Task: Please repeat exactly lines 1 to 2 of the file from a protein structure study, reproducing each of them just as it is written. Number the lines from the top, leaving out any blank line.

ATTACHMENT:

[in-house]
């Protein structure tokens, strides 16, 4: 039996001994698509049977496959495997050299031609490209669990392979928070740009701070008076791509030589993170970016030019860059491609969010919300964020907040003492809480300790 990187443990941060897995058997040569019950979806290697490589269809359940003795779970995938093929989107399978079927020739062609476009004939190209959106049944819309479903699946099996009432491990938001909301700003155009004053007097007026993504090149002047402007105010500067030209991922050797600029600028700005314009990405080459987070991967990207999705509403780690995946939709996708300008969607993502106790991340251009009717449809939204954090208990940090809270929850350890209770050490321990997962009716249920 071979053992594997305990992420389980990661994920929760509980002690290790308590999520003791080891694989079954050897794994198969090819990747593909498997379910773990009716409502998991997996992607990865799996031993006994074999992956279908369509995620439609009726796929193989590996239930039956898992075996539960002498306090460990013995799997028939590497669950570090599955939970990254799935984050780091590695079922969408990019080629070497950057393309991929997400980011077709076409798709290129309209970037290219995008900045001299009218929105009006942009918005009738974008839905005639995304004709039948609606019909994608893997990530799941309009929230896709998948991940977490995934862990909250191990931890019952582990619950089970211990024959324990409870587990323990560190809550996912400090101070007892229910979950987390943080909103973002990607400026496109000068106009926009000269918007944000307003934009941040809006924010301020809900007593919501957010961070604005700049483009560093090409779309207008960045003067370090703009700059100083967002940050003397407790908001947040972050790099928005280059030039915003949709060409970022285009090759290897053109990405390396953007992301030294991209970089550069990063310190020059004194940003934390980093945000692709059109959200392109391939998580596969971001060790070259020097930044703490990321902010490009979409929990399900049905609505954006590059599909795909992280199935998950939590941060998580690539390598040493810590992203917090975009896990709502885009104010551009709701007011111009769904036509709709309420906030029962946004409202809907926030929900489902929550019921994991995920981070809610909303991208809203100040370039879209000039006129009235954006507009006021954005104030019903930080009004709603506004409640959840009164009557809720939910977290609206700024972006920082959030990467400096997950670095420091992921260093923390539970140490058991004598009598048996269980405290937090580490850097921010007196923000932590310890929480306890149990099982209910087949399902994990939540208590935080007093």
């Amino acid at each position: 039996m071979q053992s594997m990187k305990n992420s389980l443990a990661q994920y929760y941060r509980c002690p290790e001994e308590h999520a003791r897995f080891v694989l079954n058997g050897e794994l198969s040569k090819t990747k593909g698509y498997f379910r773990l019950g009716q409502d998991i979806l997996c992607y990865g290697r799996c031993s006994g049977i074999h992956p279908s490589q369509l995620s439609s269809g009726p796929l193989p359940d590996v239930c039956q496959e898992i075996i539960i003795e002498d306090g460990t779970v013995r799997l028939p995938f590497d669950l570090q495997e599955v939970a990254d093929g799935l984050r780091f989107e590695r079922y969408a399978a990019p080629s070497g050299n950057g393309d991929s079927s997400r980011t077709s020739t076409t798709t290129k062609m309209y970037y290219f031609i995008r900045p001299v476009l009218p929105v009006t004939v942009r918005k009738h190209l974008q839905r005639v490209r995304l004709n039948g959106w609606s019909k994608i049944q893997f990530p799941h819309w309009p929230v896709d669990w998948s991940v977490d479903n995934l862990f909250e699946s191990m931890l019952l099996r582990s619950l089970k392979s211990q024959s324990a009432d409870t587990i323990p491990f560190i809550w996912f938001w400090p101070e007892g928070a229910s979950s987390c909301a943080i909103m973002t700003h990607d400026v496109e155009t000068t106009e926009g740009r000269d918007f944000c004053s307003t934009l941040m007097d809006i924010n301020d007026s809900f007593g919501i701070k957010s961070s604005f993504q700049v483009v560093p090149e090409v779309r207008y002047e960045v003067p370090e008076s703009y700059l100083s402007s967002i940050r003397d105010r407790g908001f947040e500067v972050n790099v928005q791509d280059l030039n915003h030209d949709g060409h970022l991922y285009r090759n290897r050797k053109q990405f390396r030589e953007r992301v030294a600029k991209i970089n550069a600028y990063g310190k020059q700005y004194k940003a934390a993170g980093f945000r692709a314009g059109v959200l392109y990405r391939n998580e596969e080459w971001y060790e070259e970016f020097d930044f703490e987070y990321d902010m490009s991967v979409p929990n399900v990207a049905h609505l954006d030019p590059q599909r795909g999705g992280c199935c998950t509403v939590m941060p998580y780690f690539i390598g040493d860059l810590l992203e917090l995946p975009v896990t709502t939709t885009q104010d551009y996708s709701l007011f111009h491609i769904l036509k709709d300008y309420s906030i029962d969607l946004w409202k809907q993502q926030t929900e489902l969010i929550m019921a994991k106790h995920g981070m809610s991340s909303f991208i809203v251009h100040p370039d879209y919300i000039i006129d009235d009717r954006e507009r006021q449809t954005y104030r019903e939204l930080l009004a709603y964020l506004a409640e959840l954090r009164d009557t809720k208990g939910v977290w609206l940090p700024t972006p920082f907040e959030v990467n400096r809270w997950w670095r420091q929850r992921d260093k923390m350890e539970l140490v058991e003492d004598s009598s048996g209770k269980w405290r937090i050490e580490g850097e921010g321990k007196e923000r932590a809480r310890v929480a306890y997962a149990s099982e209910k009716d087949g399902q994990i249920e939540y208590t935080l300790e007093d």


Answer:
[in-house]
């Protein structure tokens, strides 16, 4: 039996001994698509049977496959495997050299031609490209669990392979928070740009701070008076791509030589993170970016030019860059491609969010919300964020907040003492809480300790 990187443990941060897995058997040569019950979806290697490589269809359940003795779970995938093929989107399978079927020739062609476009004939190209959106049944819309479903699946099996009432491990938001909301700003155009004053007097007026993504090149002047402007105010500067030209991922050797600029600028700005314009990405080459987070991967990207999705509403780690995946939709996708300008969607993502106790991340251009009717449809939204954090208990940090809270929850350890209770050490321990997962009716249920 071979053992594997305990992420389980990661994920929760509980002690290790308590999520003791080891694989079954050897794994198969090819990747593909498997379910773990009716409502998991997996992607990865799996031993006994074999992956279908369509995620439609009726796929193989590996239930039956898992075996539960002498306090460990013995799997028939590497669950570090599955939970990254799935984050780091590695079922969408990019080629070497950057393309991929997400980011077709076409798709290129309209970037290219995008900045001299009218929105009006942009918005009738974008839905005639995304004709039948609606019909994608893997990530799941309009929230896709998948991940977490995934862990909250191990931890019952582990619950089970211990024959324990409870587990323990560190809550996912400090101070007892229910979950987390943080909103973002990607400026496109000068106009926009000269918007944000307003934009941040809006924010301020809900007593919501957010961070604005700049483009560093090409779309207008960045003067370090703009700059100083967002940050003397407790908001947040972050790099928005280059030039915003949709060409970022285009090759290897053109990405390396953007992301030294991209970089550069990063310190020059004194940003934390980093945000692709059109959200392109391939998580596969971001060790070259020097930044703490990321902010490009979409929990399900049905609505954006590059599909795909992280199935998950939590941060998580690539390598040493810590992203917090975009896990709502885009104010551009709701007011111009769904036509709709309420906030029962946004409202809907926030929900489902929550019921994991995920981070809610909303991208809203100040370039879209000039006129009235954006507009006021954005104030019903930080009004709603506004409640959840009164009557809720939910977290609206700024972006920082959030990467400096997950670095420091992921260093923390539970140490058991004598009598048996269980405290937090580490850097921010007196923000932590310890929480306890149990099982209910087949399902994990939540208590935080007093």